Saturday, 24 August 2019

Point motors and wires

After considering the various options I settled on point motors for the challenge layout (really must come up with a name!), partially as I happened to have 3 SEEP motors recovered from a previous project.

It's important that these point motors are fitted centrally to the point for the in-built switch (used for frog polarity switching) to operate correctly. I do this by packing the point blades with pieces of plasticard so the tie-bar is central, and using another piece of plasticard cut to fit between the motor coils with a hole in the centre for the operating rod, this ensures both point and motor are in the central position.

The motors I used had already had the operating rod trimmed, but were too long for this thin MDF. I didn't want to trim them further - partly as the metal is very hard, partly because a longer operating rod allows the motor armature to travel slightly further than the tie bar, which makes the switch operation more reliable. However I found a piece of 5mm foamcore spaced the motor just enough for the operating rod to be a perfect fit. The pencil lines are in line with the point tie bar, and allow the motors to be positioned in line with them. The motors are then fixed with contact adhesive, no screws seem to be necessary, checking the operating rod goes through the hole in the tie bar, the contacts are on the most accessible side of the motor, and before the glue dries fully, that moving the motor moves the tie bar and the motor switch moves from one contact to the other.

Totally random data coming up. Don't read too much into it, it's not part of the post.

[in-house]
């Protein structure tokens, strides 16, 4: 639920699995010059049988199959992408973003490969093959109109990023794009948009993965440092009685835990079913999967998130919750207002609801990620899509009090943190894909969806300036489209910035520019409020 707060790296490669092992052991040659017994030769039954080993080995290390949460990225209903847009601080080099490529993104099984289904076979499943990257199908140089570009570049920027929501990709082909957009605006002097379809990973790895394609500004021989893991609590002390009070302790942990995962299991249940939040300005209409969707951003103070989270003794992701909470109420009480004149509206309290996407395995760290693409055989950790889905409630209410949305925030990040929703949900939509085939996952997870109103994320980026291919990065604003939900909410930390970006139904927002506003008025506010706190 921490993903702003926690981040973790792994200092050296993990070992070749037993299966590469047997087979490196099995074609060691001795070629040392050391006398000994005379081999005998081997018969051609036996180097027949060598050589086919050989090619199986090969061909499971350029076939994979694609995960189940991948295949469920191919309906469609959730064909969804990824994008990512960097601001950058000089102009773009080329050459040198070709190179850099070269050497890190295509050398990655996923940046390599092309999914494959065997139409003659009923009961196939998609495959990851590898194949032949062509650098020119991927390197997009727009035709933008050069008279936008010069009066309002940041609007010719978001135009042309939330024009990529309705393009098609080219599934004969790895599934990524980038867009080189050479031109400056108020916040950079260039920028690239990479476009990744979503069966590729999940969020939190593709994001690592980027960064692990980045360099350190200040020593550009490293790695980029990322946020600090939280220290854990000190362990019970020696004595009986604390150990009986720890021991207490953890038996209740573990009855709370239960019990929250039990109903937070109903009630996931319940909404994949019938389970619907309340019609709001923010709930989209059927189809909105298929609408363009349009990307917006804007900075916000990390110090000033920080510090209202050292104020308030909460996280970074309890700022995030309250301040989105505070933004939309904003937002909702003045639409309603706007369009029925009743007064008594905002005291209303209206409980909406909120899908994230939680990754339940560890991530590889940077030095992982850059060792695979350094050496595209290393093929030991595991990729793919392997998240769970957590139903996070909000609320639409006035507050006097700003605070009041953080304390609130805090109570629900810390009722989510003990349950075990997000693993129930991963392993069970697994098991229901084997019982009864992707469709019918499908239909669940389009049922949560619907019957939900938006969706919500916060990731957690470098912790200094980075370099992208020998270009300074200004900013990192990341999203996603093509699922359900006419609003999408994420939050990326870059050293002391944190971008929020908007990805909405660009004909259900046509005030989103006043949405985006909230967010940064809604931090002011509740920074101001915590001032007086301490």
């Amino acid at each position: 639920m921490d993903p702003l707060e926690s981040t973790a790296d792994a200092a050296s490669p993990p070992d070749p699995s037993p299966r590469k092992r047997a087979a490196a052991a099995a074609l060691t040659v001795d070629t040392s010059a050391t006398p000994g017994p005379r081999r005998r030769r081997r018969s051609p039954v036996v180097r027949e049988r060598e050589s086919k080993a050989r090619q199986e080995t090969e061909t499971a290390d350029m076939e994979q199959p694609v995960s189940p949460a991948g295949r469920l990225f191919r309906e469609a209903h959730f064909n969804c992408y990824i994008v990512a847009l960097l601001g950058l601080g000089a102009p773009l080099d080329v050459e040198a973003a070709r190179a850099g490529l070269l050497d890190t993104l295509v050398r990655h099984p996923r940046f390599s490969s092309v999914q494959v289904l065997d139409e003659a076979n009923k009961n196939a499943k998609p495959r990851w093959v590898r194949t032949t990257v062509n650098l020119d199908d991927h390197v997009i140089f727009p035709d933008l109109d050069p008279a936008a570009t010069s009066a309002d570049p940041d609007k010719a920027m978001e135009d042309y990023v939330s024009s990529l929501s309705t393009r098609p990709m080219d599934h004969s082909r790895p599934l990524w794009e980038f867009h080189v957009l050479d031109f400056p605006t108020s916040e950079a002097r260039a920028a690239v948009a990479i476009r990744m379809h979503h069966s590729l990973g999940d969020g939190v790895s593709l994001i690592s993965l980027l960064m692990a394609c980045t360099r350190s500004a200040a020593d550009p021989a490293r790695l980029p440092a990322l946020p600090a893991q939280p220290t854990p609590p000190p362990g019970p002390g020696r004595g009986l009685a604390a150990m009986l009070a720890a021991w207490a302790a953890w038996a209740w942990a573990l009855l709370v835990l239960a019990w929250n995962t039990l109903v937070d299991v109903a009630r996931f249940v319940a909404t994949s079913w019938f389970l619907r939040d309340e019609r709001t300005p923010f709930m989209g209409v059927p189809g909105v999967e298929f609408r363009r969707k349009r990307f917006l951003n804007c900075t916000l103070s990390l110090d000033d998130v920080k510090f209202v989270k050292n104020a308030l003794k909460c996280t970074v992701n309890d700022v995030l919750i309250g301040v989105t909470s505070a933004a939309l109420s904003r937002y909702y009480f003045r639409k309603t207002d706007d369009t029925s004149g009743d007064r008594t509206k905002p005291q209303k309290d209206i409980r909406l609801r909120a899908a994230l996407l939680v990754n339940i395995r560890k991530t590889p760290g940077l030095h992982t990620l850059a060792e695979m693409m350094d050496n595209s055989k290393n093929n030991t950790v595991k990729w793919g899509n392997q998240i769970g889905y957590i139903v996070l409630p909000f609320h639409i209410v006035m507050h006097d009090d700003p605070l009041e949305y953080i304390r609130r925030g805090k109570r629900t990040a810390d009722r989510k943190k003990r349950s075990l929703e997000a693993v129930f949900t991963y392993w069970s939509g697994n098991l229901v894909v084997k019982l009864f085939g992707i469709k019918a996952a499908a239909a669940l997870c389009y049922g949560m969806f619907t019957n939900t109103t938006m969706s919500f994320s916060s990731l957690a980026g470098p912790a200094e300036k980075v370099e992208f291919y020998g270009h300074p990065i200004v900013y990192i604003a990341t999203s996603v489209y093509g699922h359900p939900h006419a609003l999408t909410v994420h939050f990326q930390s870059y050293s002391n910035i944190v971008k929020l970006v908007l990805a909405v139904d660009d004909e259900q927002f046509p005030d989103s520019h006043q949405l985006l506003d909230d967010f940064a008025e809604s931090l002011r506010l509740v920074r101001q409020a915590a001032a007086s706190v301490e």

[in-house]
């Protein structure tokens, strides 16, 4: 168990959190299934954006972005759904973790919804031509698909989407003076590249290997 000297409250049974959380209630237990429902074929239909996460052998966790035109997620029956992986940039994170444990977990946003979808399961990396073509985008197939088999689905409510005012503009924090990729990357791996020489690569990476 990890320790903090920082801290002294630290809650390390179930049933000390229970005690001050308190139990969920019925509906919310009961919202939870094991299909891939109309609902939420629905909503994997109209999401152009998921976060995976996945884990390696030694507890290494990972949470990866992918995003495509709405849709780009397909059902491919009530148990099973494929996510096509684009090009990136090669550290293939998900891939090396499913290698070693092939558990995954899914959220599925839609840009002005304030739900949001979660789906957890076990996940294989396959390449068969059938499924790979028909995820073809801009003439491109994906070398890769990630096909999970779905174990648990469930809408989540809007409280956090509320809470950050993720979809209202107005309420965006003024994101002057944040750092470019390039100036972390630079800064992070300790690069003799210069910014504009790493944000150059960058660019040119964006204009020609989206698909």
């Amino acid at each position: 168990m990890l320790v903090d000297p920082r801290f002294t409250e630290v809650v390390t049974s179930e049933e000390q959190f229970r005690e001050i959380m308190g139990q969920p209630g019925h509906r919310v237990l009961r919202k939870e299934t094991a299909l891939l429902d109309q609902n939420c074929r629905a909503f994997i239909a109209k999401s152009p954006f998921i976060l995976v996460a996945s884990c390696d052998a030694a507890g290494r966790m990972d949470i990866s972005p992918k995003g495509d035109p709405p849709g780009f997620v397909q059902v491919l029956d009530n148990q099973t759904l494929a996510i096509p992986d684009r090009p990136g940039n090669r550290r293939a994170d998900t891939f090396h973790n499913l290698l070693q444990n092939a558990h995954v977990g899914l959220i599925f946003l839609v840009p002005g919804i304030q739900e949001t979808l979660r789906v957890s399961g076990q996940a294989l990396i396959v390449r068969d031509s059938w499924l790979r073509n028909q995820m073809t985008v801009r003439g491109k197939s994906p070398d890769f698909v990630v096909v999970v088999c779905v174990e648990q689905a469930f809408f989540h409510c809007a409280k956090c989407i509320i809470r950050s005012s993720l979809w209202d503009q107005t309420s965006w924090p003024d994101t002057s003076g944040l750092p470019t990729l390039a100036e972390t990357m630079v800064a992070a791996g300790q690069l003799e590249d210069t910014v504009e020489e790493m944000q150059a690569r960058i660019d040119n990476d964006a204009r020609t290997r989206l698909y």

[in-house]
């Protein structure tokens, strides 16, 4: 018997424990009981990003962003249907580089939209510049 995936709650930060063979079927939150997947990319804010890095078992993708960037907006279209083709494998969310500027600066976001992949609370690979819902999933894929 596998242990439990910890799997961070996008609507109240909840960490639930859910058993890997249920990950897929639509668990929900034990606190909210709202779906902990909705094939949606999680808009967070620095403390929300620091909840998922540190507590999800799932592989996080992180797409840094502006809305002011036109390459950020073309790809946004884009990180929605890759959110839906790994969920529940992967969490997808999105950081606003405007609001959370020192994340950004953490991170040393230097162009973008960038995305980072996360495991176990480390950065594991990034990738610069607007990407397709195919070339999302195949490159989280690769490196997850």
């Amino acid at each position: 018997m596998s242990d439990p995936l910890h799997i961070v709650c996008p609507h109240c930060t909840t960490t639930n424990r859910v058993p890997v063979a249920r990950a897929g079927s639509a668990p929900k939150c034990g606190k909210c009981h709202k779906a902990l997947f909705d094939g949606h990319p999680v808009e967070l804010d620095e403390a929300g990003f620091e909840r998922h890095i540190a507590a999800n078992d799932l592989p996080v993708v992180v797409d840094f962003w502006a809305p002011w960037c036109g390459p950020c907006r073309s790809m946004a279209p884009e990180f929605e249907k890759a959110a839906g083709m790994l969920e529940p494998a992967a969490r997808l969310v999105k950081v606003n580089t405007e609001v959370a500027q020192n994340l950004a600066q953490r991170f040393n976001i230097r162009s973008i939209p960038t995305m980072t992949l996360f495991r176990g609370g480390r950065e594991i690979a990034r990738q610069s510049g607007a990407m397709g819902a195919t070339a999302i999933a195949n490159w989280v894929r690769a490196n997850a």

The wiring arrangement was worked out on paper first in my usual way - assigning a code to each section, point motor, and so on, so each wire has a code. The front panel was drilled and the switches installed (I'll detail the panel later), holes drilled next to the rails where feeds were required, and a couple of terminal blocks stuck in place under the baseboard with hot glue. I then labelled every feed wire hole, switch, and terminal with the code for the wire connecting there, in this case I even colour-coded the labels to match the wires (using the kids' felt-tips!)

Feed wires are passed up through the holes and soldered directly into the web of the rail. This isn't as scary as it first seems:

  • Strip about 6-8mm of the wire, twist and fold into an L-shape
  • Tin the end of the wire with solder
  • Bend the wire so it nestles into the side of the rail, ideally holding itself but if necessary hold in place with a screwdriver while soldering
  • Apply the iron with a tinned tip to press the wire into place, wait until the solder goes liquid and seems to spread against the rail. Remove iron and wait until the solder has set (at least 5 secs) before removing anything holding it. Check it is secure with a good tug. Be careful not to touch the sleepers, and don't hold long enough for the sleeper fixings to melt!

Underneath it is simply a case of connecting all the terminals, feeds, and switches, with appropriately coloured wire according to the codes. Wire doesn't have to be colour coded but it does help with de-bugging, I've used 5 colours here. The writing on the bottom of the baseboard is to remind me in the future what each colour is for, and what the codes mean!

The second board is more simple, with wires passing through the holes provided in the laser-cut MDF. I've glued the two boards together so no need for connectors. To tidy and secure the wires cable ties were used, and blobs of hot-glue hold them to the board.

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